The real secret to winter hiking clothing is to dress in layers. You’ll sweat while hiking, so moisture wicking long underwear is a good undergarment to start with. Over that, several layers of fleece or wool clothing will keep you warm, and perform well when wet. Add a top layer to break the wind, perhaps raingear to protect against snow or rain. As you hike, layers can be removed. When you take a break, put layers back on so you don’t cool down too quickly.
Keeping your hands warm is important. Mittens are warmer than gloves but lack dexterity. Start with glove liners. Put mittens over the glove liners. A pair of overmitts will keep the hands dry.
Finally, there’s the head. A headband may do the trick in warmer weather. However, plan on a heavy hat that covers your ears. Again, wool or fleece works well. If it’s really cold, you can’t have any exposed flesh, so pack a facemask.
Hiking Food and Water
Realize that you need more food in cold weather for the body to stay warm. Eat frequently.This helps prevent hypothermia. Since food can freeze, pack simple foods such as nuts, raisins, and trail mix that can be consumed while on the trail. If you plan on winter hiking, it’s a good idea to understand hiking nutrition so you fuel your body with the right foods.
Water can be a bit of a challenge in the winter. Surprising as it may sound, you’ll need a lot of water. You will sweat a lot, even though it’s cold. But remember, if the temperatures are subfreezing, your water can freeze, so get a wide-mouth water bottle and put it in a water bottle parka, which will insulate it from the cold.
Obtaining and purifying water on the trail can be problematic. Potential water sources can ice over. When you do find water, you can’t filter it. Water filters freeze up in the winter. The best plan is to carry in all of your water. If that’s not possible, plan on using purification tablets to purify your water, remembering that it takes longer for them to be effective in cold temperatures.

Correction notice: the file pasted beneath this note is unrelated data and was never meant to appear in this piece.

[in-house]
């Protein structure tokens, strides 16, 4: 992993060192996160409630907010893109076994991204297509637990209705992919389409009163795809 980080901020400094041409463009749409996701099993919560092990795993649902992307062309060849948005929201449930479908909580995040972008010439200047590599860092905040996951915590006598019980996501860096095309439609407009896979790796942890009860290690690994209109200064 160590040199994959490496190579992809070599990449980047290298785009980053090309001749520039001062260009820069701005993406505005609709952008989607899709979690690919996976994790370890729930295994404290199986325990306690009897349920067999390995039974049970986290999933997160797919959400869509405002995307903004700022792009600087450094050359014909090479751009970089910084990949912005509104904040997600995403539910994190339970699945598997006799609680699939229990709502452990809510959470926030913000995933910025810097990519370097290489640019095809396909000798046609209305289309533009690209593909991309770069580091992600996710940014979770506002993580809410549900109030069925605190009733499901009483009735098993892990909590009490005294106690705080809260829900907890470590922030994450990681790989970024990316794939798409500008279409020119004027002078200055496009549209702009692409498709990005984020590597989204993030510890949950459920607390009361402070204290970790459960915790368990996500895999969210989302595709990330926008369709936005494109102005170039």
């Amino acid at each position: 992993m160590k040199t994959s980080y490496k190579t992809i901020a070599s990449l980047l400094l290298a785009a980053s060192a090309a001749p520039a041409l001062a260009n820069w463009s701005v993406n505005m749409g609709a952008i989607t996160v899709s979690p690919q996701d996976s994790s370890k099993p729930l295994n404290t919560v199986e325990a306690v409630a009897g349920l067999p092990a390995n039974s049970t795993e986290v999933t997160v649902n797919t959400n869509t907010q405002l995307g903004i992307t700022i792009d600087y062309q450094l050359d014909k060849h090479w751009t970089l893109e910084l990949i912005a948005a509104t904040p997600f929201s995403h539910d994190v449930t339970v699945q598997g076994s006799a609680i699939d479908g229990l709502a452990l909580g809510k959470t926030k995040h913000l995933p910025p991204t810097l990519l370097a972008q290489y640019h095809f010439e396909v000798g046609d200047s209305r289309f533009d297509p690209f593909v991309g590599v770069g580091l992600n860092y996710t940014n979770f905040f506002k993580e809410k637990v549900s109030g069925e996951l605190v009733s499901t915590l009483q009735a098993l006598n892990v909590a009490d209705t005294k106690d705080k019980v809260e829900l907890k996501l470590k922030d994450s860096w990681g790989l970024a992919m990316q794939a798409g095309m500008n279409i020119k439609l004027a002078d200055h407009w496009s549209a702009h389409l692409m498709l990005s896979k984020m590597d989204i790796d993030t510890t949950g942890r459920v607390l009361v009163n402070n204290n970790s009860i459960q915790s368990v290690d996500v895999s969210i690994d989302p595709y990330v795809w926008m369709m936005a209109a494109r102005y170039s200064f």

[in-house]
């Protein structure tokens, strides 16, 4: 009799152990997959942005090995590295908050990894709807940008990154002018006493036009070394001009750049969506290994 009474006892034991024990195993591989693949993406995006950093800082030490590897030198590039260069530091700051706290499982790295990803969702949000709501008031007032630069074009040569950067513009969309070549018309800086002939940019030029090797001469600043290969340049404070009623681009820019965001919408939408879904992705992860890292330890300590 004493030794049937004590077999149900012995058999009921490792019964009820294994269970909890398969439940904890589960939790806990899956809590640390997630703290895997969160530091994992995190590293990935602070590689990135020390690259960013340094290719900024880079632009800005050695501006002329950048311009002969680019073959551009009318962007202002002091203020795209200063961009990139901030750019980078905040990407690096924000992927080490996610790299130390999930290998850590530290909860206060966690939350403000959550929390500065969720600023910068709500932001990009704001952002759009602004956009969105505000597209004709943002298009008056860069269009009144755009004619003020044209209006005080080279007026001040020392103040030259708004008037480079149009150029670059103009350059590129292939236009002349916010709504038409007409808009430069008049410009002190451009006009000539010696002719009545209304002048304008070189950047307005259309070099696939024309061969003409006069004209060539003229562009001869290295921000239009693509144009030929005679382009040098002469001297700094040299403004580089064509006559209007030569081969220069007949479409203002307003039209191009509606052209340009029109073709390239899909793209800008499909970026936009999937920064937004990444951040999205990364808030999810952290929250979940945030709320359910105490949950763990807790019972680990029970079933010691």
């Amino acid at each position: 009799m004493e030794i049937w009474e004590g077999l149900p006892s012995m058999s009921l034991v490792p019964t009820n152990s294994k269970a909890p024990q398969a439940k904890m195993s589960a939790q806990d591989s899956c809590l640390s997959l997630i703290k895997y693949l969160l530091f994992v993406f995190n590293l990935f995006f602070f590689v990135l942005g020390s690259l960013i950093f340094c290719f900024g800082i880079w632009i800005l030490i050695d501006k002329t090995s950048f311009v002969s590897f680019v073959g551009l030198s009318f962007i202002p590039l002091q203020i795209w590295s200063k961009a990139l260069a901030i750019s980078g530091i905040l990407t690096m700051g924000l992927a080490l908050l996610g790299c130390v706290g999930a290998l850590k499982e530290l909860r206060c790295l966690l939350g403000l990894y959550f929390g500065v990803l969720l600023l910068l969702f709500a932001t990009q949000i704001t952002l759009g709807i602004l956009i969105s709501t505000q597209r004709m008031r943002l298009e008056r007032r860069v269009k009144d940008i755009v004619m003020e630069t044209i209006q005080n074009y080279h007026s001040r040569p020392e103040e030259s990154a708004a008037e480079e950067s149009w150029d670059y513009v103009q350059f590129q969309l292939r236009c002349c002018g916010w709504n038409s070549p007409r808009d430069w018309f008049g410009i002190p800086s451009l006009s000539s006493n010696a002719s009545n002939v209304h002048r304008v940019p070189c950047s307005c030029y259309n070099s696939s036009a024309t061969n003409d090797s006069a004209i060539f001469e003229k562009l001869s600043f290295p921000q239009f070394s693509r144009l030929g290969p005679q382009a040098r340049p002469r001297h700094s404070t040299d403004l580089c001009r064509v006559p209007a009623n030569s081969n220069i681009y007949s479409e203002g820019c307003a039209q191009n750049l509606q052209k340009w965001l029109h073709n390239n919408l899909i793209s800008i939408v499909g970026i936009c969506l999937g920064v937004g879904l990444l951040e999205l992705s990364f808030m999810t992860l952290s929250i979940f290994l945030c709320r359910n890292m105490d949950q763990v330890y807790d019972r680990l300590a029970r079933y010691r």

Hypothermia is the number one risk to winter hikers. This is basically a drop in the core temperature of the body, which if ignored can lead to fatality. I’ve covered the two most important aspects in combating hypothermia: what you wear and what you consume.Drink plenty of water. Eat plenty of food. Wear the temperature appropriate clothing to prevent exposure.
If you plan on staying out overnight, you may want to obtain a winter sleeping bag and a winter tent, depending on the expected temperatures. Even if you’re not staying overnight, it’s a good idea to have a sleeping bag or bivy sack, or maybe a tent for emergency shelter. Also, remember that your flashlight or headlamp batteries won’t perform well in the cold.
Hiking in the winter can be slow going in snow, especially if it’s deep. It can slow you down to just several miles per day. Those can be grueling miles. Even if you opt to bring snowshoes, it’s still tough going, especially if it’s icy. Don’t plan on the same mileage you hike in the summer.
Winter hiking is fun. It’s so quiet. There’s nothing more peaceful than a walk through the woods over freshly fallen snow. You simply need to do some extra planning and perhaps buy or rent some extra gear. Make sure you know the weather forecast for your destination. The colder the weather, the more you need to bring to insure you have safe journey.